A long time ago in the land of the Pueblo Indians, an Indian girl and her brother lived with their father and step-mother in an Indian village beside a river. The brother and his father were away from home most of the time looking after their sheep and cattle; so the little girl, Poh-ve, was left alone with her step-mother, who was not very kind to her. She was not happy except when her brother, Pah-day, was at home. These two were devoted to each other, but since Pah-day was rarely ever at home, Poh-ve was very sad.
One afternoon Poh-ve’s step-mother sent her down to the river with a pretty Indian jar to get water. “Get out of my sight,” she said, “and when you come back bring me some water!” Poh-ve found several other little girls down at the river, so she set the jar down and played with them all afternoon. Late that afternoon when she picked up her water jar to go home, it fell on a stone and broke into pieces. Her step-mother was very angry when Poh-ve returned home so late and without the jar, so she punished her severely.
“I did not mean to break the jar,” thought Poh-ve, “and I shall run away and leave my unkind step-mother tomorrow.”
So early the next morning Poh-ve went down to the river. She walked up and down along the river’s edge until she found a place that she could wade across. Then she went across the river for the first time. She looked around that strange country until she found a path, which she followed. The path led on and on until she reached a lake. She did not know how to cross the lake; but she was determined not to go back to her mean step-mother. Just then a fox came along with a bow and arrow: “Good-day, little Miss, where are you going?” asked Mr. Fox.
“I do not know where I am going,” replied Poh-ve. “My step-mother is very mean to me, so I am going away to live. I do not know where I am going, but I must go somewhere.”
“Well, there is an Indian village on the other side of the lake. The Governor of that village is a good man. You will find him in his corn field on the west side of the village. Take this arrow and shoot it across the lake. Then go to this Governor and tell him your story, and he will take you home to live with his little girls.”
So Poh-ve took the arrow and shot it across the lake. The waters separated all along the path of the arrow, so that Poh-ve could cross on the bottom of the lake. She found the Governor just as the fox had told her and told him her story. He took her home to his house, where she was happy with his little girls.
Many days later when Pah-day came home from minding the sheep, he asked his step-mother, “Where is Poh-ve?”
“I do not know,” she said, “she left home many days ago and I have not been able to find her since.”
Pah-day was grieved and frightened, so he set out to hunt for her. After a long time he found her tracks down by the river and saw where she had gone across. He crossed the river, too, and found the same path; but when he reached the lake he did not know what to do, for there was no way to get across. “Surely, Poh-ve could not have gotten across this lake! Where shall I go now?” and Pah-day sat down to think.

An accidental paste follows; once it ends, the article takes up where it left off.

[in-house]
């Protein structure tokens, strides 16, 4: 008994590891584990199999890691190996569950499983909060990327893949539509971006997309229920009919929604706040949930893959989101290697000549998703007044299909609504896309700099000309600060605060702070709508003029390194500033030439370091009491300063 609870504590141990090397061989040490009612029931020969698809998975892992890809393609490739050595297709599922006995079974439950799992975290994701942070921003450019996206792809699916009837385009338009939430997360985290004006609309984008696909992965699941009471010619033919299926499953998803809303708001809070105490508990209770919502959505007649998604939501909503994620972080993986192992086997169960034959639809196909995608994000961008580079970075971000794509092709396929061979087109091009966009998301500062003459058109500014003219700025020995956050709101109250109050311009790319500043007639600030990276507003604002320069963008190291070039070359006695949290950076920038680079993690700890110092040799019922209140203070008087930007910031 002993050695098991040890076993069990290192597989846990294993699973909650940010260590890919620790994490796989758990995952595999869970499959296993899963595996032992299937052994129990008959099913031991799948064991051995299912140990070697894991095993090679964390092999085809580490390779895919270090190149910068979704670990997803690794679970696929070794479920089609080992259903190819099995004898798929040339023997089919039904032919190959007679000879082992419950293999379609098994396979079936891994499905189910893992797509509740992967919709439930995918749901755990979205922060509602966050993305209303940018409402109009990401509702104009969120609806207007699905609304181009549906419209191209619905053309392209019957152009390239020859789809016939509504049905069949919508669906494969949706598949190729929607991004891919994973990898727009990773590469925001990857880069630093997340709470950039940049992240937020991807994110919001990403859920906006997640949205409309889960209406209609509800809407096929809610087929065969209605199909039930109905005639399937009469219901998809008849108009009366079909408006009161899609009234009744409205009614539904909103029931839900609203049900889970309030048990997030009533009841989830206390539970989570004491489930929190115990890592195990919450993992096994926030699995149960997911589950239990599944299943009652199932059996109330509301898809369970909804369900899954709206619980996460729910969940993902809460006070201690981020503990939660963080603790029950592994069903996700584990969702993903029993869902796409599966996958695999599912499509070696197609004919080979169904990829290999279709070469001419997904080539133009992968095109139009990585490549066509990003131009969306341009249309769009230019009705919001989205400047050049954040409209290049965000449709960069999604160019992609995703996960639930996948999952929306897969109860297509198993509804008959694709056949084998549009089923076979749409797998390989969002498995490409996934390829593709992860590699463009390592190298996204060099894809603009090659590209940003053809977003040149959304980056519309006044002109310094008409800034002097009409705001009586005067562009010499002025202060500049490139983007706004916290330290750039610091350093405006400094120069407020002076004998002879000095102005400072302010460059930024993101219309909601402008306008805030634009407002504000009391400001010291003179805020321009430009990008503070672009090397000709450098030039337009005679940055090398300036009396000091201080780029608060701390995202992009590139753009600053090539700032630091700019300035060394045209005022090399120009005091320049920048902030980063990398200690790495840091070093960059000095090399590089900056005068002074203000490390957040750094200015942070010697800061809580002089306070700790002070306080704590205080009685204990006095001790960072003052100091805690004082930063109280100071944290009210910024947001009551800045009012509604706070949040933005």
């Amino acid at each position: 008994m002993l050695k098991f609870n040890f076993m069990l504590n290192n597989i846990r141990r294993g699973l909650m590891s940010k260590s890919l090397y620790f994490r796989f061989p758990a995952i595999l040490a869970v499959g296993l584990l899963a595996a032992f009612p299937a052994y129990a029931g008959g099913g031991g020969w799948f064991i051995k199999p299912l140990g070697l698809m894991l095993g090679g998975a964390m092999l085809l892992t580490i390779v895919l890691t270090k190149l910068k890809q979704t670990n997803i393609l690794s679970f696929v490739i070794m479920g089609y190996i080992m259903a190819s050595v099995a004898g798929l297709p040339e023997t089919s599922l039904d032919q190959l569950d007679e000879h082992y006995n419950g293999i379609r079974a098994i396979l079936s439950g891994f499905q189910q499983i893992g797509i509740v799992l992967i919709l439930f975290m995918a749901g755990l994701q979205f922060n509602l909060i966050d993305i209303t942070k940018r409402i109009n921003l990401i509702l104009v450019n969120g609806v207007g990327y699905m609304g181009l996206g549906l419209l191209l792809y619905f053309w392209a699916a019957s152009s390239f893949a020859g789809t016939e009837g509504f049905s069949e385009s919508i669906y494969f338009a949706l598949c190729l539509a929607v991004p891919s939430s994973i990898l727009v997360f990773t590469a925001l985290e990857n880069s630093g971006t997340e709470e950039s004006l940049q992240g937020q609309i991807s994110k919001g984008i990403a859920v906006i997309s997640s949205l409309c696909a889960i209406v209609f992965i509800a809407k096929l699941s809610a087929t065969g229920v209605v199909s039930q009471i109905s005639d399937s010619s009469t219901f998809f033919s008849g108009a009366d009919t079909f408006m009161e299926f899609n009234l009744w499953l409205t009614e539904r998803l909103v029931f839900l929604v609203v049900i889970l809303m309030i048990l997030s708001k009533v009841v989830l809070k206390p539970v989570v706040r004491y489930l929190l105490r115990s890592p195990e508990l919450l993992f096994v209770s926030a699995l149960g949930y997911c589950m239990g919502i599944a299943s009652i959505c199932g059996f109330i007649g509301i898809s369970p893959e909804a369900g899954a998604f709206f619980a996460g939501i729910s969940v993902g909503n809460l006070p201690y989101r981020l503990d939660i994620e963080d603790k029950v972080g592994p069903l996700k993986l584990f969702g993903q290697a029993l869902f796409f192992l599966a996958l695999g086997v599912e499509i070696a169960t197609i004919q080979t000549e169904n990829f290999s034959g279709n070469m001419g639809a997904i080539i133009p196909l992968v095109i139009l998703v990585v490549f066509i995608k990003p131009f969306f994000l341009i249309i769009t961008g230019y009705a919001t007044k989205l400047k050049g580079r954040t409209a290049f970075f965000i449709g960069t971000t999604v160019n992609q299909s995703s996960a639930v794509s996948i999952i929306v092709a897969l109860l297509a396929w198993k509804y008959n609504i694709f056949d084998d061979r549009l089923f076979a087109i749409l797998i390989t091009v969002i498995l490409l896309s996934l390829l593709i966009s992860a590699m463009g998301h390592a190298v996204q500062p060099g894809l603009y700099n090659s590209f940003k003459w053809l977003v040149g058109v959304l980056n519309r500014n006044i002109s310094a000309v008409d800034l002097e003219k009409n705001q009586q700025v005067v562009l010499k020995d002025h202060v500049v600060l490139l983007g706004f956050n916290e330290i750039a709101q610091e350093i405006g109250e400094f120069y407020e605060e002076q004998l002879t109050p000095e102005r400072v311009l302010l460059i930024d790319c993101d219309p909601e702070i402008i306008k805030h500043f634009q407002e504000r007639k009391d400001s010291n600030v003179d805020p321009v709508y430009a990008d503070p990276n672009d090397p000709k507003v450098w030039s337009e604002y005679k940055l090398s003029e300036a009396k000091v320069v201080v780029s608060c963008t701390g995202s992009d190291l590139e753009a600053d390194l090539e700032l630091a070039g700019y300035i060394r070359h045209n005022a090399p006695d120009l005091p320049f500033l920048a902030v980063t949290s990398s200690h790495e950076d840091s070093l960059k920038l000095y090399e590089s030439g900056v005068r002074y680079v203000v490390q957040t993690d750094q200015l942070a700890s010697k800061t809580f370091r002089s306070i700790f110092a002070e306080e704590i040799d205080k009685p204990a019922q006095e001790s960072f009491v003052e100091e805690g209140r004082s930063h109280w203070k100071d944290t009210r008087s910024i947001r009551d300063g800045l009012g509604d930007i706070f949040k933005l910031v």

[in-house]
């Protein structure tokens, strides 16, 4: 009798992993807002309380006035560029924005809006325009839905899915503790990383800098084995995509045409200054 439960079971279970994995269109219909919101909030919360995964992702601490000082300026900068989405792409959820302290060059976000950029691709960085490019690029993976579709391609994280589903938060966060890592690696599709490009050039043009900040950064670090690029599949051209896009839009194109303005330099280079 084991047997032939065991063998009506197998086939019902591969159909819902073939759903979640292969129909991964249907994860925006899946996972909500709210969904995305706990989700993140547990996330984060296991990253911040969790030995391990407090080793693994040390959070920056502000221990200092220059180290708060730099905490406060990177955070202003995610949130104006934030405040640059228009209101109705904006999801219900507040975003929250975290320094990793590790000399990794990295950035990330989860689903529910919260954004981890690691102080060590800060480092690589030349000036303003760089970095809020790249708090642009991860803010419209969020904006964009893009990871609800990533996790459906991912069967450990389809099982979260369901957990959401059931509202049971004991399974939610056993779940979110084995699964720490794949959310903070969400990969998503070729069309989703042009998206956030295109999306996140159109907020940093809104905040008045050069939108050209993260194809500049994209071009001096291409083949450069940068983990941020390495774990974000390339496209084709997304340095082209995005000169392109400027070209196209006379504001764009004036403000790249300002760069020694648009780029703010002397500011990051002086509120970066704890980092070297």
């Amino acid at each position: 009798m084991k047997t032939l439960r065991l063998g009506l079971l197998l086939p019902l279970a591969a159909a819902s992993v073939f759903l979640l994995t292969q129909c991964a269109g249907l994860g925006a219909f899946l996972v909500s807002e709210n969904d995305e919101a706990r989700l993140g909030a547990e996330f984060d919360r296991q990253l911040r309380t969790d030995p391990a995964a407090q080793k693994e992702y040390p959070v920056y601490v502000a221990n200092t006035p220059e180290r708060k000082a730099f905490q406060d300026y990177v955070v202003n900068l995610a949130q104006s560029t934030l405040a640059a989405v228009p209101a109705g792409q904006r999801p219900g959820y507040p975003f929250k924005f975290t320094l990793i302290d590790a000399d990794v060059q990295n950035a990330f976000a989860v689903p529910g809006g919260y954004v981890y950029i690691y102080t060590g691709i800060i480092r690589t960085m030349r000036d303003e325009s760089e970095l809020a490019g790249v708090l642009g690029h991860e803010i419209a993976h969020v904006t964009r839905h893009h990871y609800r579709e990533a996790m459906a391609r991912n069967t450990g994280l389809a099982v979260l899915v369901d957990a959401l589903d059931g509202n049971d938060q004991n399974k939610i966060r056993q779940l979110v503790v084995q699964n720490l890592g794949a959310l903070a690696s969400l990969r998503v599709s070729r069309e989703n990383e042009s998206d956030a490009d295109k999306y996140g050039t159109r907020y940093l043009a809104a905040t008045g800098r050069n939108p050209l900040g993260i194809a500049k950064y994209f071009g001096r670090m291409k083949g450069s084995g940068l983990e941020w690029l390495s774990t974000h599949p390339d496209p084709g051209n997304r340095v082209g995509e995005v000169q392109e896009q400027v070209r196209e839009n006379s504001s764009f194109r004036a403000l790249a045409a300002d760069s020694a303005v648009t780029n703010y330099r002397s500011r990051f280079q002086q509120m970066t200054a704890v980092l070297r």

Then a voice beside him said, “Good-day, young man, what makes you so sad?” He looked up and saw the fox with his bow and arrow.
“I am sad,” answered Pah-Day, “because I have lost my sister and I do not know where to look for her.”
“What is she like and when did you lose her?” asked Mr. Fox.
Then Pah-day told the fox what Poh-ve was like and when she had gone away.
“There is a village on the other side of this lake,” said Mr. Fox, “Take this arrow and shoot it across the lake. Then go to the house of the Governor of that village and you will find your sister.”
So Pah-day shot the arrow across the lake, and again the water separated along the path of the arrow, so that he could go across on the bottom of the lake. He went to the Governor of the village just as the fox had told him to do. He told the Governor about his sister and asked, “Is she here?”
“I think she is,” replied the Governor, “Go into the house where all the village girls are grinding corn and see if you can find her. If she wishes to go home with you, you may take her.”
So Pay-day went into the room where all the girls were grinding corn. Poh-ve saw him coming, so she held her head down. She knew he had come for her, and she did not want to go home to be alone with her step-mother again. Pah-day looked at all of the girls, but he did not see his sister because her head was down. Then he sat down and mournfully sang:
“When I come back from my hunting
And when I come back with the sheep,
There is no one to greet me or feed me
So I fall on my face and weep.”
He sang so sadly and looked so grieved that Poh-ve ran to him.
“I ran away from our mean step-mother, Pah-day,” she said, “and I do not want to return to her, but I love you and I will go back with you.”
And the two set out for home together. When they reached the lake the fox was waiting for them.
“Here are the bow and arrow,” said he.
Pah-day shot the arrow across the lake and all three of them went across together.
“You may have your choice of my cattle, Mr. Fox, for helping me find my sister.”
So they took the fox and gave him a fat calf to eat, and he went away smacking his lips. When they crossed the river their father and step-mother ran to meet them. They were so glad to find Poh-ve alive that even the step-mother was pleased and treated her kindly ever after.